Songs in the Night

« 2016 - 2017 Ridgewood Concert Band Season

Friday, February 10, 2017
West Side Presbyterian Church
Ridgewood, New Jersey

Featured Soloist

Kristen Plumley - Soprano

Prelude Concert - 7:30PM

Bergenfield High School Honors Wind Ensemble

Kristen Plumley

Soprano with a sparkling voice to match her personality, Connecticut native Kristen Plumley brings her joy of being on stage to every role she performs. Lauded as "sensationally note-perfect" (St. Petersburg Times), "a roguish comedienne" (The Middletown, CT Press) and “Met-worthy” (The Dallas Morning News), Ms. Plumley has portrayed Adina (L'Elisir d'Amore) and Gilda (Rigoletto) with Greensboro Opera Company, Musetta (La bohème) with Amarillo Opera, Norina (Don Pasquale) and Zerlina (Don Giovanni) with Virginia Opera, Barbarina (Le Nozze di Figaro) with New York City Opera, Norina (Don Pasquale) and Zerlina (Don Giovanni) with Virginia Opera, Nannetta (Falstaff) and Amor (Orfeo ed Euridice) with Opera Festival of New Jersey, Sophie (Werther) with Chautauqua Opera, Adele (Die Fledermaus) with Boheme Opera (NJ) and Opera Theatre of Connecticut, Despina (Così fan Tutte) with Lyric Opera of Cleveland, the Sultan of Egypt (Glück’s Les Pelerins de la Mecque) with L’Opéra Français de New York, Yum-Yum (The Mikado) with Opera Memphis and Josephine (H.M.S. Pinafore) with Nevada Opera.

Other roles to her credit include Juliette (Roméo et Juliette), Lauretta (Gianni Schicchi), and Kathy (Student Prince), and musical theater favorites Maria (West Side Story), Carrie (Carousel), Fiona (Brigadoon) and Laurey (Oklahoma!).

On the concert stage, Kristen Plumley has performed a broad spectrum of works, including Mozart's Coronation Mass and Requiem, Haydn's Mass in Time of War with the New England Symphonic Ensemble at Carnegie Hall. Additionally, she has sung Mozart's Mass in C minor, Elgar’s For the Fallen, Bach’s Coffee Cantata and Respighi’s Laud to the Nativity, as well as Jack Everly's Sci-Fi Spectacular (music from science fiction movies and television shows) with the Cleveland, Indianapolis, Seattle and Baltimore Symphonies and An Evening of Gilbert and Sullivan with the symphony orchestras of St. Louis, Richmond, Memphis and Minnesota.

Enthusiastic about contemporary works, she has been active in many new operas at the prestigious Banff Centre for the Arts (Alberta, Canada) and in companies throughout New York City. In 2015 Kristen created the role of Ruth Draper in Icarus Rising, a new dance opera about the life of Lauro DeBosis, an Italian freedom fighter during World War II, with Verlezza Dance.

Ms. Plumley received an Artist Diploma in opera from the Hartt School of Music and a Bachelor of Arts in psychology and music from Holy Cross College. Twice a winner in the Connecticut Opera Guild Scholarship Competition, she is also a recipient of the Richard F. Gold Career Grant (Shoshana Foundation).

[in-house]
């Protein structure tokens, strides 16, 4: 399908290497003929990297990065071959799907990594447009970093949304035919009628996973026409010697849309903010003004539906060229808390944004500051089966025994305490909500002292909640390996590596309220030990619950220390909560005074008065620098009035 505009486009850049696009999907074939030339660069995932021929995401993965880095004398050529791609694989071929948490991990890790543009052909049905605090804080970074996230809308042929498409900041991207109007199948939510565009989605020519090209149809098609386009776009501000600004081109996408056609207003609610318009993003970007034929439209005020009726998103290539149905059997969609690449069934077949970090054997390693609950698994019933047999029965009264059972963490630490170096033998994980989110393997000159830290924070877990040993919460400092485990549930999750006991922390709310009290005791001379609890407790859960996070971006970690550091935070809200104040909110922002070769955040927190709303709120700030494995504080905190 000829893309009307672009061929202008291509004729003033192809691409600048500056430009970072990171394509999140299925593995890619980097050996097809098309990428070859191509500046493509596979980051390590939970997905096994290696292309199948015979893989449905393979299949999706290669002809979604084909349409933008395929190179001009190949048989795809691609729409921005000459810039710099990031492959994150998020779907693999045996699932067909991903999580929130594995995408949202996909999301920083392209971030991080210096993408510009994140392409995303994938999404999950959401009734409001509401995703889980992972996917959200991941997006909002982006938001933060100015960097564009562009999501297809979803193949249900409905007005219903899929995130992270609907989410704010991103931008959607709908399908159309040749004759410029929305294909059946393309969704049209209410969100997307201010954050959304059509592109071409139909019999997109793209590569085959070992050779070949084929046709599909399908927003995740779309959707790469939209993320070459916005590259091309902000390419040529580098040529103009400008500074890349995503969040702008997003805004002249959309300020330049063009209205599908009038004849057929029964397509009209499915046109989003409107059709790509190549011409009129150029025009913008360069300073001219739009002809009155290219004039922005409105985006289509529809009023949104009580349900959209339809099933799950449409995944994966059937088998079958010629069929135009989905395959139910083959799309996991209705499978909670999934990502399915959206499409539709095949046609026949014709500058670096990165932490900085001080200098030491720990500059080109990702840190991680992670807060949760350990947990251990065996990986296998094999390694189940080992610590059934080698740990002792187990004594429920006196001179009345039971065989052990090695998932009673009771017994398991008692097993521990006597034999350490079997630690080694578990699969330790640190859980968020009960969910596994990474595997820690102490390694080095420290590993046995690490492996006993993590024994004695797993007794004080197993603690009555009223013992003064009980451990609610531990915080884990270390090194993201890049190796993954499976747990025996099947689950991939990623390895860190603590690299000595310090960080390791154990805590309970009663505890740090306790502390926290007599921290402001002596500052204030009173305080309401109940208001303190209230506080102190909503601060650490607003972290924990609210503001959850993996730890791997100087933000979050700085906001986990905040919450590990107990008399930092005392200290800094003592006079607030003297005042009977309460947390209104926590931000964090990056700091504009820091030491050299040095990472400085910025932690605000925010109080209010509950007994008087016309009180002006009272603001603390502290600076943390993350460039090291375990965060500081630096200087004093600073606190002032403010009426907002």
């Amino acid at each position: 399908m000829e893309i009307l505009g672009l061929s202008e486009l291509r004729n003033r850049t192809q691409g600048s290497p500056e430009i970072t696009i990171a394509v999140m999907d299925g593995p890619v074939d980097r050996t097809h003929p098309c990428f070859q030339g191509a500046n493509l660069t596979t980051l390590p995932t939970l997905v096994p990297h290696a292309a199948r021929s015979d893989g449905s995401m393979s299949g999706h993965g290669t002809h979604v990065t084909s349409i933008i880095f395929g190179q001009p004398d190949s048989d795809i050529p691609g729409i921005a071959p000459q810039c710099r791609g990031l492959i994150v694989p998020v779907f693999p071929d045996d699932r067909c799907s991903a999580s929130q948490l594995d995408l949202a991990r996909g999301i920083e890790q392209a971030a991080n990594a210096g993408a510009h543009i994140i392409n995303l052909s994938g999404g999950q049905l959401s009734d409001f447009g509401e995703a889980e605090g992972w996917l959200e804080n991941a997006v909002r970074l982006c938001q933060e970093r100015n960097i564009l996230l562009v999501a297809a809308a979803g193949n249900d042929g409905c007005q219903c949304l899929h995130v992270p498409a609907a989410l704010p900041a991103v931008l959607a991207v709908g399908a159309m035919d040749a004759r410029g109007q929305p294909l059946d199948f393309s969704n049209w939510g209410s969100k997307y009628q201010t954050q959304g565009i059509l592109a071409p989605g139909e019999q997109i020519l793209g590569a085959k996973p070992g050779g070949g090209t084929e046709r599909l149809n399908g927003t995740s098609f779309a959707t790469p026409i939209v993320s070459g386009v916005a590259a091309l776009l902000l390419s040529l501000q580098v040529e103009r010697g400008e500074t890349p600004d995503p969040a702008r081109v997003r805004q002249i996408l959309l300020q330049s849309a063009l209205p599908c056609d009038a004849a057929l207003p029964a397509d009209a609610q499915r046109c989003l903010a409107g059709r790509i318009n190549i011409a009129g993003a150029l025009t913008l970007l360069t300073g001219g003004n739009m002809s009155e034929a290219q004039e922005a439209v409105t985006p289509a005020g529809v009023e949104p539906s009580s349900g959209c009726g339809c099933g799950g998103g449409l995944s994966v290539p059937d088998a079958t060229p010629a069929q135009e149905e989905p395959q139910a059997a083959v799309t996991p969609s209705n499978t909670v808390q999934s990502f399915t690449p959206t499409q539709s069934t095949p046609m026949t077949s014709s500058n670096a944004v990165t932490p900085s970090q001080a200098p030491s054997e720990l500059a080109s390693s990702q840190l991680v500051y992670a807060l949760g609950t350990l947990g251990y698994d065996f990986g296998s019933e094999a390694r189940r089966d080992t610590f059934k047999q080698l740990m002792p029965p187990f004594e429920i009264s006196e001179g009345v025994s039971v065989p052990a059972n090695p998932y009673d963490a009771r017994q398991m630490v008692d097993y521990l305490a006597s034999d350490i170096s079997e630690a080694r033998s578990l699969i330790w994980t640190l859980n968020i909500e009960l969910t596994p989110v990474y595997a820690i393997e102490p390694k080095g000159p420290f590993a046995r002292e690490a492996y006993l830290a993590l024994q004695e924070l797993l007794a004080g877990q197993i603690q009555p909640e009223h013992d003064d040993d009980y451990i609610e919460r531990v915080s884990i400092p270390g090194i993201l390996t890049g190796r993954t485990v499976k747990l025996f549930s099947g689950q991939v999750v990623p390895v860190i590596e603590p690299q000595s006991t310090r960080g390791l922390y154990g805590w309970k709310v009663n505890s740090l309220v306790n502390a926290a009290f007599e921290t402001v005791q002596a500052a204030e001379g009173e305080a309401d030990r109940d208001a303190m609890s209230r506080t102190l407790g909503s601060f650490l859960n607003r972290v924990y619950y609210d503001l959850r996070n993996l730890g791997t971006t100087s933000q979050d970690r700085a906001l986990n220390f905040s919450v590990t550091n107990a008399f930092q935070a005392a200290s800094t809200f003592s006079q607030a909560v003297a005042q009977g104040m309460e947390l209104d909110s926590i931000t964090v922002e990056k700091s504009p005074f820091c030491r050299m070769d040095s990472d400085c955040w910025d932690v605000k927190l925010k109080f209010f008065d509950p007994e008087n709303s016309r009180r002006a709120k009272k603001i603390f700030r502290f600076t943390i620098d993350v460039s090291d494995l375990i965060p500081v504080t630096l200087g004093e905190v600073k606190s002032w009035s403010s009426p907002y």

Program Highlights

Aurora Awakes - John Mackey (b. 1973)
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Aurora Awakes – was commissioned to write this band work by the Jeb Stuart High School Wind Ensemble of Falls Church, Virginia. The piece was premiered on May 8, 2009 and was the recipient of the 2009 American Bandmasters Association/Ostwald Award and the 2009 National Band Association's William D. Revelli Award. The piece harkens to the coming of light through Aurora, the Roman goddess of the dawn. In this composition, Mackey uses a bit of well-known musical material from popular culture. The opening is the ostinato guitar riff from U2’s Where the Streets Have No Name. Though the strains of the guitar have been metamorphosed into the insistent repetitions of keyboard percussion, the aesthetic is similar as a distant proclamation that grows steadily in fervor. The difference between U2’s presentation and Mackey’s, however, is that the guitar riff disappears for the majority of the song, while in Aurora Awakes, the motive persists for nearly the entirety of the remainder of the piece. The composer also borrows from a masterpiece of wind band literature as the final chord of the piece is identical to the closing chord of the Chaconne of Gustav Holst’s First Suite in E-flat, written exactly one century prior. Mackey adds an even brighter element by including instruments not in Holst’s original. The composer states, “That has always been one of my favorite chords because it's just so damn bright. In a piece that's about the awaking of the goddess of dawn, you need a damn bright ending, and there was no topping Holst.”